my flash technique, when all of a sudden my main lens started buzzing like a
    cell phone and would not focus. The focus motor was apparently shot inside
    the lens, so no more autofocus Charlie. I called the Sony store in Tampa and
    they had a reasonable substitute lens for my camera for only $500. I was
    shooting the wedding for free for a friend.

    Gary Eickmeier
     
    Gary Eickmeier, Apr 25, 2013
    #13
  14. Yes. I used to shoot the rehearsal dinner, the rehearsal, the
    pre-ceremony activities (including their conversation-groups
    and their seating), the musicians and singers, the ceremony
    (with some audience shots), the after-ceremony events and
    conversation-groups (including the exit of the bride and groom
    from the building, and later them in the car to go to the
    reception), the building, the reception and dinner, the dancing,
    the speeches, the table conversation-groups, the kids playing,
    the location shots, ETC. In other words, *complete* coverage!
    --DR
     
    David Ruether, Apr 25, 2013
    #14
  15. Ouch!
     
    Gene E. Bloch, Apr 25, 2013
    #15
  16. I wish I had a dollar for every dollar I spent on this crap. But hey, I'm
    happy.

    Gary Eickmeier
     
    Gary Eickmeier, Apr 26, 2013
    #16
  17. On the radio they just played "Vesti la giubba", and so I looked up the
    lyrics.

    Basically - and wildly paraphrased - "OK, my wife is unfaithful, but I'm
    a clown, and the audience paid me to make them laugh. So put on the
    costume and laugh, clown, laugh".

    So is that what your last sentence means? :)

    Substituting broken lens for unfaithful wife, of course...
     
    Gene E. Bloch, Apr 26, 2013
    #17
  18. No, WAY too intellectual. I just mean that I could have saved up every
    dollar I ever made and died a rich man.

    Think about that for a minute....

    Gary Eickmeier
     
    Gary Eickmeier, Apr 27, 2013
    #18
  19. Gary Eickmeier

    Brian Guest

    Then again you have to spend money to get some pleasure in life.
     
    Brian, Apr 27, 2013
    #19
  20. Ummm, not "nes-ka-sar-i-lee", as "Popeye" might say...8^)
    But, lately I've been spending a "ton' of money (for me...)
    on a new camera system, with the original intention of
    winding up with the Panasonic GH3 for shooting both stills
    and video. I started with the lenses during the winter
    (the GH3 was not available here until recently), and after
    trying 14 lenses and samples, I wound-up with the following
    set: 7.5mm Rokinon fisheye (6 tries to get a good one), 12mm
    Voightlander (I already had it;-), 14mm Panasonic "pancake"
    lens (3 tries), 14-*45*mm Panasonic mid-zoom (2 tries, but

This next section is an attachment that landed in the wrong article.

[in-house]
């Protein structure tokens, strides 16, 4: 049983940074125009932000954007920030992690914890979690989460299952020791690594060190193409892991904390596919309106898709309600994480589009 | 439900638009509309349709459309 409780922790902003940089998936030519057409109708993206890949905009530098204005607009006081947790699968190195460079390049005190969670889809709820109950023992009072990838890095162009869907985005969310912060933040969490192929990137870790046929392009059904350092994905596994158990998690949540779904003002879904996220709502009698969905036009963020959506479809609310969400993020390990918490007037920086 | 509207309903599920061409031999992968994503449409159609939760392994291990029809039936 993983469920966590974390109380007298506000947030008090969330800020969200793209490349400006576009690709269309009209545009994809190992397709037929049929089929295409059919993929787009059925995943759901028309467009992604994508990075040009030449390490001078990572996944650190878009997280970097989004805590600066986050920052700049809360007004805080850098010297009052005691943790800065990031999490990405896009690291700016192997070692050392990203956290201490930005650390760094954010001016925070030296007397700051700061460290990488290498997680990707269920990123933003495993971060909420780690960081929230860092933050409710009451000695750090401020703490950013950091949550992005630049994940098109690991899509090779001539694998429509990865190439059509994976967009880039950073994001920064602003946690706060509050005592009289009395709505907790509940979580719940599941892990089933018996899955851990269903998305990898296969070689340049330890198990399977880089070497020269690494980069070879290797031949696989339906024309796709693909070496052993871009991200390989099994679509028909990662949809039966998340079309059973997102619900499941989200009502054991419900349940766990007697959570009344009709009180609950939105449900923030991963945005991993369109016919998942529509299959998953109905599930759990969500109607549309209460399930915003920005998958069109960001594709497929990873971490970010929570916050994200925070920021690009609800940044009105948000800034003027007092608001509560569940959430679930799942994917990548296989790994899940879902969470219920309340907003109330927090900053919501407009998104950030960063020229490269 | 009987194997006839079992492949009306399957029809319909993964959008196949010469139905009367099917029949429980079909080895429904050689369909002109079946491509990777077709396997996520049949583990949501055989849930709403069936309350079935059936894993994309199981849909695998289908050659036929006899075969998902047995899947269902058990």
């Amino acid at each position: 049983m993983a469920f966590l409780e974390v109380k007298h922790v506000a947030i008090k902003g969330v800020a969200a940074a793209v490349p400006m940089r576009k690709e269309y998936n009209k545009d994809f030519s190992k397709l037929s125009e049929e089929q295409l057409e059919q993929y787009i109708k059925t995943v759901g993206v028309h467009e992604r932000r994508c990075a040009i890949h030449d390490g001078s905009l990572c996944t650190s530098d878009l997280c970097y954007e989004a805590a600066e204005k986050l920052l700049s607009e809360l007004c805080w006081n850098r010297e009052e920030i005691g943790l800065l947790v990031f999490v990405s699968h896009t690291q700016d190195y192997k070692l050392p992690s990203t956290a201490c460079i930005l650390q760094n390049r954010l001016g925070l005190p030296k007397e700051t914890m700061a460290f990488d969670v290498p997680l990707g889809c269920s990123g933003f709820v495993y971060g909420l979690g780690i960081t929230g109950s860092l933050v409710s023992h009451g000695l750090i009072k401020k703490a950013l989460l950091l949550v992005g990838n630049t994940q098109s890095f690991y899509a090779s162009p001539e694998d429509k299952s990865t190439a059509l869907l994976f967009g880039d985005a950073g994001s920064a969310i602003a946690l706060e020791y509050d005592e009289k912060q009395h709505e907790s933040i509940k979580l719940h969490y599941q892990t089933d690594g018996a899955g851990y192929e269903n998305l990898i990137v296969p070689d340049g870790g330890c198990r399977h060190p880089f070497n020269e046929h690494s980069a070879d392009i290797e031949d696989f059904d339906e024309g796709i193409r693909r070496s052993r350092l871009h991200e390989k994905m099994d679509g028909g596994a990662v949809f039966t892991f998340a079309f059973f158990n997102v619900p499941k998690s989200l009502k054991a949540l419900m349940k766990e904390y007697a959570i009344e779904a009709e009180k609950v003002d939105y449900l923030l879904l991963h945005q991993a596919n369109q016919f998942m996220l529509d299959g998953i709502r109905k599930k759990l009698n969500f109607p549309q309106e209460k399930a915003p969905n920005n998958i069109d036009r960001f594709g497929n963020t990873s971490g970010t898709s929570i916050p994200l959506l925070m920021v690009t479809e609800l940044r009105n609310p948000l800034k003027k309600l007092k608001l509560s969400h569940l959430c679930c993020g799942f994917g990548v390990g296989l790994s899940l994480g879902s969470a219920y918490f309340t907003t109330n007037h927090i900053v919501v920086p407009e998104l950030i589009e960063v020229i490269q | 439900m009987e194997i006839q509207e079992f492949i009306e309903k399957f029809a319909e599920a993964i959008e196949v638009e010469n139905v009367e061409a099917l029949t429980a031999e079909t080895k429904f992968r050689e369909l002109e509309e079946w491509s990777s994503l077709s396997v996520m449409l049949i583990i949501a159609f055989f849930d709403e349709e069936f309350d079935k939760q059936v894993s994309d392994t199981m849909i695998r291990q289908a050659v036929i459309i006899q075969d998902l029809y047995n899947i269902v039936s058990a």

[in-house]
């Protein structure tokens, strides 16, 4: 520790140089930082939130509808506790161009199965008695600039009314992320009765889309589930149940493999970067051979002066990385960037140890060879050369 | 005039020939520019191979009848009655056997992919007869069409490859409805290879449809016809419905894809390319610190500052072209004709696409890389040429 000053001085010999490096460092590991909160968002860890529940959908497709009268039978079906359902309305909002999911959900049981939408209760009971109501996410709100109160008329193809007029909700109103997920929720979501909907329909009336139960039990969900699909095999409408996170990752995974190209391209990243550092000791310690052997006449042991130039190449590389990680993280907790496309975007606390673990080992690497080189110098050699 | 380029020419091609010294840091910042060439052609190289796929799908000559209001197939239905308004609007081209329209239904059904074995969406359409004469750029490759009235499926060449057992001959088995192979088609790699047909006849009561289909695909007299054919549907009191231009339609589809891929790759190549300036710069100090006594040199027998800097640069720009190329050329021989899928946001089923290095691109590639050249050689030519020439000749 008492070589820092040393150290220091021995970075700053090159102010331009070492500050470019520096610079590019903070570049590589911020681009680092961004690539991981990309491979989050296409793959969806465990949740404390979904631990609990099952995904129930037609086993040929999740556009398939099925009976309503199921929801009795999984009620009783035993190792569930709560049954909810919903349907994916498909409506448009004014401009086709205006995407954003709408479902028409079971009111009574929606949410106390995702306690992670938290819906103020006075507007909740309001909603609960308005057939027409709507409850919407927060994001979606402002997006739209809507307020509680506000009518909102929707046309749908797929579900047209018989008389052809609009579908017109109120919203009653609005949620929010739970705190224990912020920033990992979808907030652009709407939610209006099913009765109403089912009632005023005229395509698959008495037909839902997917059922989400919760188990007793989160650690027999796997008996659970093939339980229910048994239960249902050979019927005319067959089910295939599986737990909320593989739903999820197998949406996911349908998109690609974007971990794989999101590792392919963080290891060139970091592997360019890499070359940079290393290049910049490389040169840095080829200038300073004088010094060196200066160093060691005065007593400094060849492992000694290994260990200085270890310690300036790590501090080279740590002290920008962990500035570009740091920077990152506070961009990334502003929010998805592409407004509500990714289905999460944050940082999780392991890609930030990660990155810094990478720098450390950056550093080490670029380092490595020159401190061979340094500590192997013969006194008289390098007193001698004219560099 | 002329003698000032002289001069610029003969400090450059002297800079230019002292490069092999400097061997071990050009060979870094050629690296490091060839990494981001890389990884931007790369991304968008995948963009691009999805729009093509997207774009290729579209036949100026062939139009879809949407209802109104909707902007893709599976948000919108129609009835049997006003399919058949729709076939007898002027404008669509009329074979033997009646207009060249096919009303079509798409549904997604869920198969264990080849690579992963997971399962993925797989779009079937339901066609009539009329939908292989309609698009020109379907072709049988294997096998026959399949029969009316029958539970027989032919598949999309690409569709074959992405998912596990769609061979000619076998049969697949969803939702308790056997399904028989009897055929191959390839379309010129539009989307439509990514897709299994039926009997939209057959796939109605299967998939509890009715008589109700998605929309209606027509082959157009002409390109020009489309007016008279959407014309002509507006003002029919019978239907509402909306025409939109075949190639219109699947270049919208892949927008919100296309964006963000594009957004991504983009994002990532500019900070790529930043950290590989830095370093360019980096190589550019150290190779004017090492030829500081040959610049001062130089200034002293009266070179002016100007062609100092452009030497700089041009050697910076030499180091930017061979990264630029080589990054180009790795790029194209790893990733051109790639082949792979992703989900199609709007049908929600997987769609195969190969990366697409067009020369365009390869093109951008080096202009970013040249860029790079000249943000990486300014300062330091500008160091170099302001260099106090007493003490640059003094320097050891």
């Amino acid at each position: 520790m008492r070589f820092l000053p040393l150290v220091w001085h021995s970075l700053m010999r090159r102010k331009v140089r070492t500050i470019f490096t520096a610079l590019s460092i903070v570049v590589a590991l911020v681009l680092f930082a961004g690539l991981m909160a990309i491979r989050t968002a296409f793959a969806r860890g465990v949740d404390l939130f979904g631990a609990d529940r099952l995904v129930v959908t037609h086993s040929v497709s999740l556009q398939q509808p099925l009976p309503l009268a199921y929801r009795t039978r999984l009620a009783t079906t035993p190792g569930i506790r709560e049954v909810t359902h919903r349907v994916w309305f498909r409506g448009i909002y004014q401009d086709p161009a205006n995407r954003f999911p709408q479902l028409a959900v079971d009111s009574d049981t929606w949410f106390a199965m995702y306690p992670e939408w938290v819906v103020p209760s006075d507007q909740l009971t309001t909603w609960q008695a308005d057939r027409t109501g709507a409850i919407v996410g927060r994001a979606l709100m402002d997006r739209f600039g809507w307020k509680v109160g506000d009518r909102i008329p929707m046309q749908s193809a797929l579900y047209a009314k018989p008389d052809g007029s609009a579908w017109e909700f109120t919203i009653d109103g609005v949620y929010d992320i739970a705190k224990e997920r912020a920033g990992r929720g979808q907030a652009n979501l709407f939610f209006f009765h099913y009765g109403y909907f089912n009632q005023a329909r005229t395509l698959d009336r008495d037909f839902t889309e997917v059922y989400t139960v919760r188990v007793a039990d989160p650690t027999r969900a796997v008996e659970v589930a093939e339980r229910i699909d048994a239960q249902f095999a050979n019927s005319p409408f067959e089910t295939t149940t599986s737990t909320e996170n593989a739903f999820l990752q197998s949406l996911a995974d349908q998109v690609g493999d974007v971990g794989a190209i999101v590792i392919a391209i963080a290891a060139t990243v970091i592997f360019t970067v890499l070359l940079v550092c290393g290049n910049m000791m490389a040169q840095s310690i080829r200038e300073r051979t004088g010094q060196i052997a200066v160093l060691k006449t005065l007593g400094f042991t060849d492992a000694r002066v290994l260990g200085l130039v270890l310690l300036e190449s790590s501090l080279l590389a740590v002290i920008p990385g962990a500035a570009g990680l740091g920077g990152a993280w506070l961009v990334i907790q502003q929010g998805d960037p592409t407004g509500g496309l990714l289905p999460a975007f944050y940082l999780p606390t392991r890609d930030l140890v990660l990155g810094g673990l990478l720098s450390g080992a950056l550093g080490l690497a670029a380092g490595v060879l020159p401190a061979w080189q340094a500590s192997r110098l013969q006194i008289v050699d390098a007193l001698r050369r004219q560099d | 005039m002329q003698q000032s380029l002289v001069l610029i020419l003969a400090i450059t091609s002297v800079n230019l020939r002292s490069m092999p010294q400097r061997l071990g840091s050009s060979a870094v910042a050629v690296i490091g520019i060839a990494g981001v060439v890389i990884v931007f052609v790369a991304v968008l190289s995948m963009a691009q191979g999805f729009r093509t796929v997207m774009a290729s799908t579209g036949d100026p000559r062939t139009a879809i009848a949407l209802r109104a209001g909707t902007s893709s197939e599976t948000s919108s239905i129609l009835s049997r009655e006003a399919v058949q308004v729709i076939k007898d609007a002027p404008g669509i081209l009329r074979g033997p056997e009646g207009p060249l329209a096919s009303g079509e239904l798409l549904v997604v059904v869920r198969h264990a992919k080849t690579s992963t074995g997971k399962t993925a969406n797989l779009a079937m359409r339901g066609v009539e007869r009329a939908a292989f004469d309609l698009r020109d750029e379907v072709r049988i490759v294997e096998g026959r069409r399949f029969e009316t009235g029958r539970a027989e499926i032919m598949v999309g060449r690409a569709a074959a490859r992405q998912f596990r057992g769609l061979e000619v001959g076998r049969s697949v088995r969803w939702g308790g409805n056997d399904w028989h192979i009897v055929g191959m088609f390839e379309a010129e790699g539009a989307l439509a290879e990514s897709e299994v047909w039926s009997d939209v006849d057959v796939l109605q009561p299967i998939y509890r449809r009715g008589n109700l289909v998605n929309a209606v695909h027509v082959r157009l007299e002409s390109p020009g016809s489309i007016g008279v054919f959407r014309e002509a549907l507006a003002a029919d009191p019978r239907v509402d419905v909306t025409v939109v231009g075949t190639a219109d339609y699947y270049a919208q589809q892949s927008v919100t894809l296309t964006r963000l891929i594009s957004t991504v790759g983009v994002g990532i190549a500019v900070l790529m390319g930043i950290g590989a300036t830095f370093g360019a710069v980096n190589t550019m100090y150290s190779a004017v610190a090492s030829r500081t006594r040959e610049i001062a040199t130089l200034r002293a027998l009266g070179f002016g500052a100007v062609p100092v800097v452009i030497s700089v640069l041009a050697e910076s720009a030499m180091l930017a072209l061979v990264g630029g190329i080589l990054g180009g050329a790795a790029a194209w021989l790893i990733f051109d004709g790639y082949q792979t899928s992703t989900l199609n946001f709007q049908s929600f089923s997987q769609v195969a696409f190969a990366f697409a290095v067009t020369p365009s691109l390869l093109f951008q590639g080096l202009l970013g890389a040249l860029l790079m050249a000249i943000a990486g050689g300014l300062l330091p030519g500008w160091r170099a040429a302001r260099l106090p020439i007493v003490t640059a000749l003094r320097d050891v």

it's the best of the many that Panasonic makes in this range),
    45-175mm (1 try - VERY surprising since this is a lens with
    potentially "fatal" problems, but the 45-200mm Panasonic didn't
    "make it", having too much CA), plus various achromats I had
    for close-up work (which work VERY well on the 45-175mm), and
    I also tried all of my many Nikkors, with the VERY surprising
    result that only a few were worth keeping for the new system
    (the 85mm f2, 75-300mm f4.5-5.6, and the middle-version of the
    500mm f8 mirror - plus a few more that would be redundant).
    BTW, double the focal lengths with micro four-thirds format
    lenses to get the 35mm full-frame equivalents. Bodies
    acquired so far: the Panasonic GF3 (it was VERY cheap and
    tiny, and it was also useful for checking lenses with), the
    G5 (neat camera!), and the pocketable LX7. Unexpectedly,
    though, I've had GREAT FUN shooting stills with this gear,
    often shooting about 200 frames a day(!), mostly around the
    yard and in a nearby park. As for video, I haven't yet done
    much with the new gear, but preliminary checks indicate
    that the GF3 isn't great, the G5 is quite good, and the LX7
    is more than passable for video (see my review of the LX7 at:
    http://www.donferrario.com/ruether/Panasonic_LX7.htm ).
    All three are excellent stills cameras, and great fun to use.
    For preliminary evaluations of lenses and bodies, I downloaded
    a huge number of original full-resolution samples from almost
    all of the available micro four-thirds and four-thirds format
    lenses (plus looking at reviews and tests from MANY sites),
    and I also downloaded MANY original video clips (and also
    frame-grabs) to compare most of the likely candidates for a
    good still camera that could also shoot high-quality video
    (which is how I settled on the $1300 Panasonic GH3, which
    appeared to be superior for video compared with the others,
    even with prices going as high as $7000[!]). So, I've been
    busy...! 8^) Maybe someday I will finish the video I've been
    working on for nearly two years, and get it (and the last one
    I finished) up on YouTube soon (maybe...;-).
    --DR
     
    David Ruether, Apr 27, 2013
    #20